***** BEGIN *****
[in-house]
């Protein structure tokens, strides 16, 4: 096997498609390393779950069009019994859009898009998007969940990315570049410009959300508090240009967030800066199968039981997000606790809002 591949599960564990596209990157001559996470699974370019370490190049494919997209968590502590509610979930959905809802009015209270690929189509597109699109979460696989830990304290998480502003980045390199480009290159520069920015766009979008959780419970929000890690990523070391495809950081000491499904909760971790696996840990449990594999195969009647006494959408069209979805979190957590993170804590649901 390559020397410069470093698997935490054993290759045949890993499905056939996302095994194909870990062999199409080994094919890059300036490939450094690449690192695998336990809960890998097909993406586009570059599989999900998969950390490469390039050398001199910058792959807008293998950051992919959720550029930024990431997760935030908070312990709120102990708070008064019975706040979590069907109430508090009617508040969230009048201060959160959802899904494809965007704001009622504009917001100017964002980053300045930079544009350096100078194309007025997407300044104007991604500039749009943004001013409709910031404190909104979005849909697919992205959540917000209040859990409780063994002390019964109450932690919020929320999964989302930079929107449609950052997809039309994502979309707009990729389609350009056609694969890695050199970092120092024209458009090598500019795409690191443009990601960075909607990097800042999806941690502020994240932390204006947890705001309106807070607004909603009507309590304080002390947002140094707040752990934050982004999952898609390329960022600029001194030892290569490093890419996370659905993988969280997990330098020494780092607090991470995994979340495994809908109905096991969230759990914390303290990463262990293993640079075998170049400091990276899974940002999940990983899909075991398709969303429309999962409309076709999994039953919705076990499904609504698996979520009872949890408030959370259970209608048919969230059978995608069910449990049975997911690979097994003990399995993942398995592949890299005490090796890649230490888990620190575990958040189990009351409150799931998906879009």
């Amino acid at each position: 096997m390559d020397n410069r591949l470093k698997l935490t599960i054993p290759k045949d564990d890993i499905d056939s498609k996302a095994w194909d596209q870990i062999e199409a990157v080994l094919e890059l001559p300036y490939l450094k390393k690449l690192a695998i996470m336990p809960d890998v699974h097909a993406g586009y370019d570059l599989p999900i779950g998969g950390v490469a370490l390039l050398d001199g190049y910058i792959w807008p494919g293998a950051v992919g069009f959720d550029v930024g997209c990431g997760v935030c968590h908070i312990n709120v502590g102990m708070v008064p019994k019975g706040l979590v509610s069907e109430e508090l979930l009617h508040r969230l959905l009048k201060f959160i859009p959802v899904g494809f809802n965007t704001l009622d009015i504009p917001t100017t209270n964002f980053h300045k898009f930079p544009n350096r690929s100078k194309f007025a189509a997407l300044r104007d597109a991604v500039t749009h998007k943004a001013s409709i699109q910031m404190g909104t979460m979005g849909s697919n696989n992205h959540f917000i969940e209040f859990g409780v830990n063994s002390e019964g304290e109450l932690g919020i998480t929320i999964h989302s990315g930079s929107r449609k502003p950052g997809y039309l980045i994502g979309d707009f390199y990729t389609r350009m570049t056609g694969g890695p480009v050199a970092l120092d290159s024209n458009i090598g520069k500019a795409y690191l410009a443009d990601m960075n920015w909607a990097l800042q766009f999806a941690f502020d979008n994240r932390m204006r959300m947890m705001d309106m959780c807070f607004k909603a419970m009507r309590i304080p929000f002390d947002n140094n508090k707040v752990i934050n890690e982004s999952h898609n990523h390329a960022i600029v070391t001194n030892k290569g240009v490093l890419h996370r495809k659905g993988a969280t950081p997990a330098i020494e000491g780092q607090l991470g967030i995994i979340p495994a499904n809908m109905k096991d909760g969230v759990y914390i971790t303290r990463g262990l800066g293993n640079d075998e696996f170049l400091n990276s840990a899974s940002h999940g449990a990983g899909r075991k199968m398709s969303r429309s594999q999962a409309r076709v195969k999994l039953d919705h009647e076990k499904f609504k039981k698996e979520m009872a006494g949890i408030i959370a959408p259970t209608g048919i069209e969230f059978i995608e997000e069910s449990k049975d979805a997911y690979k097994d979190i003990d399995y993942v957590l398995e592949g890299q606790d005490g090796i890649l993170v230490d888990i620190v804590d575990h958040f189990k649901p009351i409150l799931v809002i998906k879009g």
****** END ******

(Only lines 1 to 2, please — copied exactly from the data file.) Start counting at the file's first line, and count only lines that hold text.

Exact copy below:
[in-house]
């Protein structure tokens, strides 16, 4: 096997498609390393779950069009019994859009898009998007969940990315570049410009959300508090240009967030800066199968039981997000606790809002 591949599960564990596209990157001559996470699974370019370490190049494919997209968590502590509610979930959905809802009015209270690929189509597109699109979460696989830990304290998480502003980045390199480009290159520069920015766009979008959780419970929000890690990523070391495809950081000491499904909760971790696996840990449990594999195969009647006494959408069209979805979190957590993170804590649901 390559020397410069470093698997935490054993290759045949890993499905056939996302095994194909870990062999199409080994094919890059300036490939450094690449690192695998336990809960890998097909993406586009570059599989999900998969950390490469390039050398001199910058792959807008293998950051992919959720550029930024990431997760935030908070312990709120102990708070008064019975706040979590069907109430508090009617508040969230009048201060959160959802899904494809965007704001009622504009917001100017964002980053300045930079544009350096100078194309007025997407300044104007991604500039749009943004001013409709910031404190909104979005849909697919992205959540917000209040859990409780063994002390019964109450932690919020929320999964989302930079929107449609950052997809039309994502979309707009990729389609350009056609694969890695050199970092120092024209458009090598500019795409690191443009990601960075909607990097800042999806941690502020994240932390204006947890705001309106807070607004909603009507309590304080002390947002140094707040752990934050982004999952898609390329960022600029001194030892290569490093890419996370659905993988969280997990330098020494780092607090991470995994979340495994809908109905096991969230759990914390303290990463262990293993640079075998170049400091990276899974940002999940990983899909075991398709969303429309999962409309076709999994039953919705076990499904609504698996979520009872949890408030959370259970209608048919969230059978995608069910449990049975997911690979097994003990399995993942398995592949890299005490090796890649230490888990620190575990958040189990009351409150799931998906879009």